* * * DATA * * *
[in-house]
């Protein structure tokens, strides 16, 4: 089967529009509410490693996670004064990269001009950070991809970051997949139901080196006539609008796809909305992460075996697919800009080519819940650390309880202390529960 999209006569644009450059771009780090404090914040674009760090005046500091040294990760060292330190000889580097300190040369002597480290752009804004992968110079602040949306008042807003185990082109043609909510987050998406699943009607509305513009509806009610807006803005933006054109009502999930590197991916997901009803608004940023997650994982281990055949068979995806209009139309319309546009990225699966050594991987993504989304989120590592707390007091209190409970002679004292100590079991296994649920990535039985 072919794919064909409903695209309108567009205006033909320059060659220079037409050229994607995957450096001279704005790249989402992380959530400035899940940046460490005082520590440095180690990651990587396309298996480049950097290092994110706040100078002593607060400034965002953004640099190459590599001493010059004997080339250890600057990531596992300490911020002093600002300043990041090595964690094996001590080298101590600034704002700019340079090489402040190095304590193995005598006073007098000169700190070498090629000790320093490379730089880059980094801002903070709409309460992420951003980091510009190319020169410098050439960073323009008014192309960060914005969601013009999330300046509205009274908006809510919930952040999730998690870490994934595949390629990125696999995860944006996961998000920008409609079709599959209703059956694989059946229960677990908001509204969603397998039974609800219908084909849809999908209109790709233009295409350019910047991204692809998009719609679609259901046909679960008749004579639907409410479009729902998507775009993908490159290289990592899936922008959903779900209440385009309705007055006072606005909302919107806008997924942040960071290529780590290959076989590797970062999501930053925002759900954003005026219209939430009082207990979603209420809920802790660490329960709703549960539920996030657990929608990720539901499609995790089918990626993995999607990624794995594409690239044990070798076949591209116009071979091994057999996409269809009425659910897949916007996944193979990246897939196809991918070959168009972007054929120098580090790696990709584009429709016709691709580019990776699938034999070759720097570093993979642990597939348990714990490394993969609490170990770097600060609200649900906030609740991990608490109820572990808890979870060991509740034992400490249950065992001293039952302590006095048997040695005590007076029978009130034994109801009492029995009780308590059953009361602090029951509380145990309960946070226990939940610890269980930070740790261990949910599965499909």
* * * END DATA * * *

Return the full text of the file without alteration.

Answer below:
[in-house]
């Protein structure tokens, strides 16, 4: 089967529009509410490693996670004064990269001009950070991809970051997949139901080196006539609008796809909305992460075996697919800009080519819940650390309880202390529960 999209006569644009450059771009780090404090914040674009760090005046500091040294990760060292330190000889580097300190040369002597480290752009804004992968110079602040949306008042807003185990082109043609909510987050998406699943009607509305513009509806009610807006803005933006054109009502999930590197991916997901009803608004940023997650994982281990055949068979995806209009139309319309546009990225699966050594991987993504989304989120590592707390007091209190409970002679004292100590079991296994649920990535039985 072919794919064909409903695209309108567009205006033909320059060659220079037409050229994607995957450096001279704005790249989402992380959530400035899940940046460490005082520590440095180690990651990587396309298996480049950097290092994110706040100078002593607060400034965002953004640099190459590599001493010059004997080339250890600057990531596992300490911020002093600002300043990041090595964690094996001590080298101590600034704002700019340079090489402040190095304590193995005598006073007098000169700190070498090629000790320093490379730089880059980094801002903070709409309460992420951003980091510009190319020169410098050439960073323009008014192309960060914005969601013009999330300046509205009274908006809510919930952040999730998690870490994934595949390629990125696999995860944006996961998000920008409609079709599959209703059956694989059946229960677990908001509204969603397998039974609800219908084909849809999908209109790709233009295409350019910047991204692809998009719609679609259901046909679960008749004579639907409410479009729902998507775009993908490159290289990592899936922008959903779900209440385009309705007055006072606005909302919107806008997924942040960071290529780590290959076989590797970062999501930053925002759900954003005026219209939430009082207990979603209420809920802790660490329960709703549960539920996030657990929608990720539901499609995790089918990626993995999607990624794995594409690239044990070798076949591209116009071979091994057999996409269809009425659910897949916007996944193979990246897939196809991918070959168009972007054929120098580090790696990709584009429709016709691709580019990776699938034999070759720097570093993979642990597939348990714990490394993969609490170990770097600060609200649900906030609740991990608490109820572990808890979870060991509740034992400490249950065992001293039952302590006095048997040695005590007076029978009130034994109801009492029995009780308590059953009361602090029951509380145990309960946070226990939940610890269980930070740790261990949910599965499909």